Something about the sudden mainstreaming of the Net Neutrality issue last year struck me as odd. Where the topic had been around for many years, it was mostly an issue that was discussed in techie circles. Why did it suddenly become so hot last year? In observing the way the FCC is handling the situation now, I am starting to wonder if the way the debate evolved was no accident. I have suspicions we have all been set up by a well thought out political manipulation.
It is very important to keep in mind that unlike many other countries, in the United States our government can not currently censor the Internet. For all the teeth-gnashing done last year, the fact is we HAVE Net Neutrality right now. No Internet provider did anything last year to threaten this state of Net Neutrality. So why the sudden thrusting of the Net Neutrality debate into the mainstream? The event that triggered the groundswell of Net Neutrality hoopla were some proposed new rules by the FCC. Yes, it was the FCC themselves that initiated a firestorm of media coverage of the topic, highlighted by viral videos produced by popular pseudo-news programs such as The Daily Show with Jon Stewart and Last Week Tonight with John Oliver. To reiterate, it was not the Internet provider industry that threatened Net Neutrality last year, it was people’s fears that the FCC was was to give away Net Neutrality that started us down this road last April. Keep that in mind as you keep reading this article.
In a seemingly sudden reversal, now the FCC is proposing different rules that will classify Internet services under Title II of the 1934 Communication Act, an unprecedented action and seismic shift in the free and open nature of the Internet. Make no mistake about it, the FCC is about to engage in a historical naked power grab, simply making up authority where none is given in law. It is ludicrous to believe that a law written in 1934 could possibly be applied to something that didn’t truly exist until over 60 years later. It is not a fanciful notion to think that had the FCC proposed such an action at this time last year or in years prior, it would have been met with incredible resistance from anyone who cares about the potential censorship of the Internet. But this year, after approximately nine months of nearly constant Net Neutrality fear-mongering and a public proclamation from President Obama that he wants this action, it would appear that Title II classification has public support. The questions we must start to ask ourselves are that without the rules proposed by the FCC last year, would we have proposed Title II action this year? If it seems reasonable to think that one action resulted in the next, were these actions simply happenstance? And does Title II classification truly have public support?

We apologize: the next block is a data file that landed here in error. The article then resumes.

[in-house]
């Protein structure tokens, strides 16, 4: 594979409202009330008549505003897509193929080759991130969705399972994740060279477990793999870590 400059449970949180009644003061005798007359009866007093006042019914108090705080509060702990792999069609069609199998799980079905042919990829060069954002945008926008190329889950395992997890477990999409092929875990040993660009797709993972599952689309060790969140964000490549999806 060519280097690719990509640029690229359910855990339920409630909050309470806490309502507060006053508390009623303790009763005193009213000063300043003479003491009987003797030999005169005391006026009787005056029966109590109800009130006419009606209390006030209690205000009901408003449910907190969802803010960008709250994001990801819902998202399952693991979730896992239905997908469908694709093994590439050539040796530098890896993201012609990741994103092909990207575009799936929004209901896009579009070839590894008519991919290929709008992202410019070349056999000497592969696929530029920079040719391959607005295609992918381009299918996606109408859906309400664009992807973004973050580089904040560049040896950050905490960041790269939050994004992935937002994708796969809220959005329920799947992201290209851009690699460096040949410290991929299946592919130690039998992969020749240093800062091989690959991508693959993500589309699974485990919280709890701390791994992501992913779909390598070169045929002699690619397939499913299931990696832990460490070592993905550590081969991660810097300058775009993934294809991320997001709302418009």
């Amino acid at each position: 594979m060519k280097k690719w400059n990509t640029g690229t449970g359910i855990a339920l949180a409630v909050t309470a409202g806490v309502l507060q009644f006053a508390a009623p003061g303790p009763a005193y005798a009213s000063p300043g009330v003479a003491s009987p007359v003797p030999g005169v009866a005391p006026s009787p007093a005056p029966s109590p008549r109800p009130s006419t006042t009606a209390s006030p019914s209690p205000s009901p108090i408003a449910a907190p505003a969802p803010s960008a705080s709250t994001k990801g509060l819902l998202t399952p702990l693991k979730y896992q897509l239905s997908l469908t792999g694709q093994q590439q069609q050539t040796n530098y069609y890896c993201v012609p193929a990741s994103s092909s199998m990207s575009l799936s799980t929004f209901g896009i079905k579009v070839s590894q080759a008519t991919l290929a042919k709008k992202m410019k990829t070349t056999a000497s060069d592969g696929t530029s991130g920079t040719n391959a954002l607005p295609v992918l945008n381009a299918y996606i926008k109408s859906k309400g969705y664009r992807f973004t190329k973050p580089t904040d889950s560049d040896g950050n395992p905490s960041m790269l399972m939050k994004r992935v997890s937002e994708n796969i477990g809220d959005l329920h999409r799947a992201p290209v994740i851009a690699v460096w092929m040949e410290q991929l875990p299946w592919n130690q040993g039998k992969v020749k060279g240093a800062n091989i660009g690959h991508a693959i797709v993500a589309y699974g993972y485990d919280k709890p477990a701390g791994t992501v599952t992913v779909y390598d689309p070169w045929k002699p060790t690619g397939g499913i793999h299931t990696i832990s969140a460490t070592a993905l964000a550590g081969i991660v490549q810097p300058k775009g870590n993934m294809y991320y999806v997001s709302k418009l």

While I have no inside information and I have no way to know for sure, it certainly feels like last year’s Net Neutrality “movement” was contrived. Based on my knowledge and observation of politics along with my extensive experience inside Internet culture from the beginning of its mainstreaming, I would certainly not be surprised if this entire sequence of events was orchestrated. The supposed “grassroots” feel of the Net Neutrality movement could have been wholly “astroturfed”. It would certainly explain how such a geeky topic suddenly went viral. The politics of technology isn’t exactly mainstream watercolor talk.
The really insidious aspect to the current Net Neutrality debate is that the proponents have done an artful job conflating the issue. There is no doubt that people want a free and open Internet. We do not want our Internet access to be restricted by our Internet providers. All the discussion of Net Neutrality in the last year has brought that concept into the mainstream. What is not so clear is whether people want the FCC, the agency responsible for the censorship of radio and TV, in charge of the Internet. As I mentioned in a previous article, the current Net Neutrality debate is really about whether we want government intervention in the Internet market, or what I call Government Regulation of Internet Providers, i.e. GRIP. With the media presenting no other options besides GRIP, it is no surprise that many people think that the only way to ensure the continuance of Net Neutrality is by government action. However, I strongly believe that even people who claim they support GRIP don’t want the government to go as far as Title II classification. It is a clumsy, heavy-handed, throwing the baby out with the bathwater approach to Net Neutrality.